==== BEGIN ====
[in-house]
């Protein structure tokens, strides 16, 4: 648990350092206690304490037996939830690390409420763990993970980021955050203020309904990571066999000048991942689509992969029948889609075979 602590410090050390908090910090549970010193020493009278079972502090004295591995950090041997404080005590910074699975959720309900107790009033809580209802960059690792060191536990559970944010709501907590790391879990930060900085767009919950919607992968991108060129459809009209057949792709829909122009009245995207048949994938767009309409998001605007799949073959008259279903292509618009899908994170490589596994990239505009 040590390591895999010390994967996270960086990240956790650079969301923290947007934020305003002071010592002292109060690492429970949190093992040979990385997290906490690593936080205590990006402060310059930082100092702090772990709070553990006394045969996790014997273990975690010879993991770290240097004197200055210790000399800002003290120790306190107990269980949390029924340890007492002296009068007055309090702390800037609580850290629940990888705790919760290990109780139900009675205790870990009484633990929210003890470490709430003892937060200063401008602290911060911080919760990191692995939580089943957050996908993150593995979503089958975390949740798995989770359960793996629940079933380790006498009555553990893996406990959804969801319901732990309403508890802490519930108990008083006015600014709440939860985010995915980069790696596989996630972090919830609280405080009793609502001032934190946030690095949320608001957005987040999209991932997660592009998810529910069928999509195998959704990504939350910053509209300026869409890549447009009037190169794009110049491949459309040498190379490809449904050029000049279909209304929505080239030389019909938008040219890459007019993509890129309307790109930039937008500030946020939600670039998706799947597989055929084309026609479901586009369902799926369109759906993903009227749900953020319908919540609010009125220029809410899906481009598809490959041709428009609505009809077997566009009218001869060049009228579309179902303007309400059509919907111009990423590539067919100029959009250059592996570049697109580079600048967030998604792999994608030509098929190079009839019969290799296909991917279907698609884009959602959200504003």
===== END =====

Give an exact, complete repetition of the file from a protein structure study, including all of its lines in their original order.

[in-house]
């Protein structure tokens, strides 16, 4: 648990350092206690304490037996939830690390409420763990993970980021955050203020309904990571066999000048991942689509992969029948889609075979 602590410090050390908090910090549970010193020493009278079972502090004295591995950090041997404080005590910074699975959720309900107790009033809580209802960059690792060191536990559970944010709501907590790391879990930060900085767009919950919607992968991108060129459809009209057949792709829909122009009245995207048949994938767009309409998001605007799949073959008259279903292509618009899908994170490589596994990239505009 040590390591895999010390994967996270960086990240956790650079969301923290947007934020305003002071010592002292109060690492429970949190093992040979990385997290906490690593936080205590990006402060310059930082100092702090772990709070553990006394045969996790014997273990975690010879993991770290240097004197200055210790000399800002003290120790306190107990269980949390029924340890007492002296009068007055309090702390800037609580850290629940990888705790919760290990109780139900009675205790870990009484633990929210003890470490709430003892937060200063401008602290911060911080919760990191692995939580089943957050996908993150593995979503089958975390949740798995989770359960793996629940079933380790006498009555553990893996406990959804969801319901732990309403508890802490519930108990008083006015600014709440939860985010995915980069790696596989996630972090919830609280405080009793609502001032934190946030690095949320608001957005987040999209991932997660592009998810529910069928999509195998959704990504939350910053509209300026869409890549447009009037190169794009110049491949459309040498190379490809449904050029000049279909209304929505080239030389019909938008040219890459007019993509890129309307790109930039937008500030946020939600670039998706799947597989055929084309026609479901586009369902799926369109759906993903009227749900953020319908919540609010009125220029809410899906481009598809490959041709428009609505009809077997566009009218001869060049009228579309179902303007309400059509919907111009990423590539067919100029959009250059592996570049697109580079600048967030998604792999994608030509098929190079009839019969290799296909991917279907698609884009959602959200504003």